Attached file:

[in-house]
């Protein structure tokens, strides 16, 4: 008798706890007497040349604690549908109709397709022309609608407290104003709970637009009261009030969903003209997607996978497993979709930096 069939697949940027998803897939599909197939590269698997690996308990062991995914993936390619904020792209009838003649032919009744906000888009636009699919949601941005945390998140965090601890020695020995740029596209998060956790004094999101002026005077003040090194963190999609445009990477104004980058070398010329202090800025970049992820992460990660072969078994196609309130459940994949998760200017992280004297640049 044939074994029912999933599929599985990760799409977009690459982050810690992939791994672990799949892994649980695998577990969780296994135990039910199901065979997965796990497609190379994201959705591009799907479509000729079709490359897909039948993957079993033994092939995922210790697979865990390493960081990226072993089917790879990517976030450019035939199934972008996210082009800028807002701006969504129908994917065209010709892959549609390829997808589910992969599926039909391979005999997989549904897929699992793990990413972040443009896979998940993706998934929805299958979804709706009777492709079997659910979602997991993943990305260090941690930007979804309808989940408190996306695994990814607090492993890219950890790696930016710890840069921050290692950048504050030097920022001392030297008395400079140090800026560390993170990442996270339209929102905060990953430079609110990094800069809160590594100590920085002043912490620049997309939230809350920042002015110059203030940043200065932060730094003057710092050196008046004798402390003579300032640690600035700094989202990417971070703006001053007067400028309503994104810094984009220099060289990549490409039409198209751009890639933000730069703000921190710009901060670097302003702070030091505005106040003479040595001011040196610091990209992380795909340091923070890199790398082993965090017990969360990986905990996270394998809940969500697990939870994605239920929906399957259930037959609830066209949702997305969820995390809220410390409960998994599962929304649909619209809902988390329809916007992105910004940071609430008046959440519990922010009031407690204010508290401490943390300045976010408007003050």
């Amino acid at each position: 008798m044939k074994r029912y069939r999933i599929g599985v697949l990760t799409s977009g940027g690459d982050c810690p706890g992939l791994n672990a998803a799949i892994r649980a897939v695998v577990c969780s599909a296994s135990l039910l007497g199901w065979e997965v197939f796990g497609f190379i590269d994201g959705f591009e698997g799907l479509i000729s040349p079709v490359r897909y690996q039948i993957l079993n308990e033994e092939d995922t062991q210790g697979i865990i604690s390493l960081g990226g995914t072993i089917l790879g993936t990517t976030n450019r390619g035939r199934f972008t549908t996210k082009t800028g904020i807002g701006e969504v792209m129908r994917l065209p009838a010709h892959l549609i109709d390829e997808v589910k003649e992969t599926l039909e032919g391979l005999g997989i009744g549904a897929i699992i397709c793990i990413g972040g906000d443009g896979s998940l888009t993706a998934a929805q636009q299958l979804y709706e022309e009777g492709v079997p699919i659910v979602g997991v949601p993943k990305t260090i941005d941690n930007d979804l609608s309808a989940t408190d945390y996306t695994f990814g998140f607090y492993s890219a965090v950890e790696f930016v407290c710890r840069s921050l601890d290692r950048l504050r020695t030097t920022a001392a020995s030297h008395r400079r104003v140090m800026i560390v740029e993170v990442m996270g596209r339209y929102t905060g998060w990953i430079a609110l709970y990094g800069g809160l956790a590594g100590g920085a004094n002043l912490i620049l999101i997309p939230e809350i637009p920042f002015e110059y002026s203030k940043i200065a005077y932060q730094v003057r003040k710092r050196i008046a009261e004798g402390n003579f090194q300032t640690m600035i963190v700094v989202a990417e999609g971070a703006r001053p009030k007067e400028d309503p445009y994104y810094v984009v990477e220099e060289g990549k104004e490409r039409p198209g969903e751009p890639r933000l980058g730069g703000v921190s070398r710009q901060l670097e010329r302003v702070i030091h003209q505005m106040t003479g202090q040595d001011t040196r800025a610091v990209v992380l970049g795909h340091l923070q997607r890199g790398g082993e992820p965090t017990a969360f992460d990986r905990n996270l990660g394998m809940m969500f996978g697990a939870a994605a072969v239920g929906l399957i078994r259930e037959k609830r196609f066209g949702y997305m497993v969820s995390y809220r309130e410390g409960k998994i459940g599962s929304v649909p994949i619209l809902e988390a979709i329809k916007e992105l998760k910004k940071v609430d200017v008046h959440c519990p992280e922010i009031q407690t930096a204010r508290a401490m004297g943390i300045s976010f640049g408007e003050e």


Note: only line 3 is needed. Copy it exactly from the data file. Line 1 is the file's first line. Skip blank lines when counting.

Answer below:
């Amino acid at each position: 008798m044939k074994r029912y069939r999933i599929g599985v697949l990760t799409s977009g940027g690459d982050c810690p706890g992939l791994n672990a998803a799949i892994r649980a897939v695998v577990c969780s599909a296994s135990l039910l007497g199901w065979e997965v197939f796990g497609f190379i590269d994201g959705f591009e698997g799907l479509i000729s040349p079709v490359r897909y690996q039948i993957l079993n308990e033994e092939d995922t062991q210790g697979i865990i604690s390493l960081g990226g995914t072993i089917l790879g993936t990517t976030n450019r390619g035939r199934f972008t549908t996210k082009t800028g904020i807002g701006e969504v792209m129908r994917l065209p009838a010709h892959l549609i109709d390829e997808v589910k003649e992969t599926l039909e032919g391979l005999g997989i009744g549904a897929i699992i397709c793990i990413g972040g906000d443009g896979s998940l888009t993706a998934a929805q636009q299958l979804y709706e022309e009777g492709v079997p699919i659910v979602g997991v949601p993943k990305t260090i941005d941690n930007d979804l609608s309808a989940t408190d945390y996306t695994f990814g998140f607090y492993s890219a965090v950890e790696f930016v407290c710890r840069s921050l601890d290692r950048l504050r020695t030097t920022a001392a020995s030297h008395r400079r104003v140090m800026i560390v740029e993170v990442m996270g596209r339209y929102t905060g998060w990953i430079a609110l709970y990094g800069g809160l956790a590594g100590g920085a004094n002043l912490i620049l999101i997309p939230e809350i637009p920042f002015e110059y002026s203030k940043i200065a005077y932060q730094v003057r003040k710092r050196i008046a009261e004798g402390n003579f090194q300032t640690m600035i963190v700094v989202a990417e999609g971070a703006r001053p009030k007067e400028d309503p445009y994104y810094v984009v990477e220099e060289g990549k104004e490409r039409p198209g969903e751009p890639r933000l980058g730069g703000v921190s070398r710009q901060l670097e010329r302003v702070i030091h003209q505005m106040t003479g202090q040595d001011t040196r800025a610091v990209v992380l970049g795909h340091l923070q997607r890199g790398g082993e992820p965090t017990a969360f992460d990986r905990n996270l990660g394998m809940m969500f996978g697990a939870a994605a072969v239920g929906l399957i078994r259930e037959k609830r196609f066209g949702y997305m497993v969820s995390y809220r309130e410390g409960k998994i459940g599962s929304v649909p994949i619209l809902e988390a979709i329809k916007e992105l998760k910004k940071v609430d200017v008046h959440c519990p992280e922010i009031q407690t930096a204010r508290a401490m004297g943390i300045s976010f640049g408007e003050e």